TORONTO, Ont.–After rallying in October, Scotiabank’s Commodity Price Index lost ground again in November, declining 5.4% month-over-month and will end 2015 down more than 30% from a year ago. While many commodity prices,including base metals (excepting nickel) — remain well above the 2008-09 recessionary lows, today’s weakness is broader based, extending to ferrous metals, natural gas & propane and, to a lesser extent, potash, Scotiabank said.
“The coming year 2016 will remain challenging for most commodity producers — with global growth expected to remain lackluster at best,” said Patricia Mohr, Vice President of Economics and Commodity Market Specialist at Scotiabank.
“In particular, competition in oil markets could intensify in the first half of 2016, as sanctions on Iran are lifted. On a more positive note, the gradual tightening of supplies of many commodities — linked to production curtailments and a sharp slowdown in capacity expansion — in the face of rising demand should start to boost prices across a broad front by 2017.”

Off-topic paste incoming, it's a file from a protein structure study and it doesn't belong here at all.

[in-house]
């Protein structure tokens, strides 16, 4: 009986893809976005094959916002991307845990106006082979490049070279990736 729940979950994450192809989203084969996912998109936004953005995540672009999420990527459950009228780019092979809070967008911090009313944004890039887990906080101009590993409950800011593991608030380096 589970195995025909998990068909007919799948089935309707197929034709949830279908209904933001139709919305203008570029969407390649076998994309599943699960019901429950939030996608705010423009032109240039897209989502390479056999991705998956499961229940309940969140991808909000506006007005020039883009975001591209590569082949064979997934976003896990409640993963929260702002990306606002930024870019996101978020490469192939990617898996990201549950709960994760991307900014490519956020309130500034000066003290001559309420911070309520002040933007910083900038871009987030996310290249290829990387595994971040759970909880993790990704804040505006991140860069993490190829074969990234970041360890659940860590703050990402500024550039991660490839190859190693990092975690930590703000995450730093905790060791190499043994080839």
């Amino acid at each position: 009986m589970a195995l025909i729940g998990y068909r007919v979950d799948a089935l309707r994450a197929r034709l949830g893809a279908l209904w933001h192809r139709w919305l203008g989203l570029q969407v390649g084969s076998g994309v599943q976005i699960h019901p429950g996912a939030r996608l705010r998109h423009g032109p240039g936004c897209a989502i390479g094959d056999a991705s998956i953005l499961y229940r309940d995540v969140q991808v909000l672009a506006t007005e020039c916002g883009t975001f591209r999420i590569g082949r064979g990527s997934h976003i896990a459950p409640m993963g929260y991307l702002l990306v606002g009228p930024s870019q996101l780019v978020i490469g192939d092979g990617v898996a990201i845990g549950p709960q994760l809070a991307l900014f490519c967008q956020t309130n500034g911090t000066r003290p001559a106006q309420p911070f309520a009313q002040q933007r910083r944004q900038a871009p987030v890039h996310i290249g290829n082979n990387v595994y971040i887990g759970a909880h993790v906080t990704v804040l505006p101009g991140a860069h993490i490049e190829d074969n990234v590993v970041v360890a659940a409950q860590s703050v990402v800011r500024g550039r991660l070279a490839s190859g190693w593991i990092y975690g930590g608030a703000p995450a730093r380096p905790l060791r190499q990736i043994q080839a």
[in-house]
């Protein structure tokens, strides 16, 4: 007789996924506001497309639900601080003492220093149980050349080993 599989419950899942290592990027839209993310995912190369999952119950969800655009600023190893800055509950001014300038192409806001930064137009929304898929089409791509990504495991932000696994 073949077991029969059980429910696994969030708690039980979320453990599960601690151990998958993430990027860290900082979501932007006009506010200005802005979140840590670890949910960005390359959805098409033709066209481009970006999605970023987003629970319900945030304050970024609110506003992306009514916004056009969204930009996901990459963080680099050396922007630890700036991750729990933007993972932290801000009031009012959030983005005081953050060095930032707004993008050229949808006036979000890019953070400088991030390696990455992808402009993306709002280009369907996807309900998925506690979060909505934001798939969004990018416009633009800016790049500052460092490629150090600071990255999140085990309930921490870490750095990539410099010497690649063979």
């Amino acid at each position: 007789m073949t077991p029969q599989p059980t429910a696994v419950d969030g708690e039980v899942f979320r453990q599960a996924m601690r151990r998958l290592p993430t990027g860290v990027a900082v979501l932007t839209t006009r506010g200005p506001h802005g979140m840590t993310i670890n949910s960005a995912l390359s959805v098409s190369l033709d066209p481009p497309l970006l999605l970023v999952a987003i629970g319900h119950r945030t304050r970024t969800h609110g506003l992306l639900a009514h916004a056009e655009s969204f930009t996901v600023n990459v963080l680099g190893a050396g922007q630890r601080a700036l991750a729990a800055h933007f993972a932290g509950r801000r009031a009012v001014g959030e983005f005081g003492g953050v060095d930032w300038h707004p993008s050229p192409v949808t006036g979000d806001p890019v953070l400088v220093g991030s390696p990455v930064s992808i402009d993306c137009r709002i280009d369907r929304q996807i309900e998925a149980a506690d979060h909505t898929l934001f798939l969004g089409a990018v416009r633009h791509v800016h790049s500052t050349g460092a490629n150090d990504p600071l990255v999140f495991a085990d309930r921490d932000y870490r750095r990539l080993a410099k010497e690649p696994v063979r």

According to the report, a number of commodities will outperform in the coming year. Mohr’s ‘top picks’ for investors in 2016 include:
Oriented strand board (OSB) – a panel board used in residential construction and the ‘top’ performing industrial commodity of 2015. OSB prices should strengthen further by the second half of 2016, as U.S. housing starts gradually recover in the face of limited supply.
Zinc – concentrate supplies will tighten due to mine depletion at Century & Lisheen in the second half of 2015, already announced mine production cuts in 2016 and extremely limited new mine development over the balance of the decade. Zinc is an important commodity in Canada.
Lithium – used in lithium-ion batteries for hybrid and electric cars, is of interest to mitigate climate change. Lithium prices have climbed about 15% in 2015 to US$7,500 per tonne, with strong demand in China.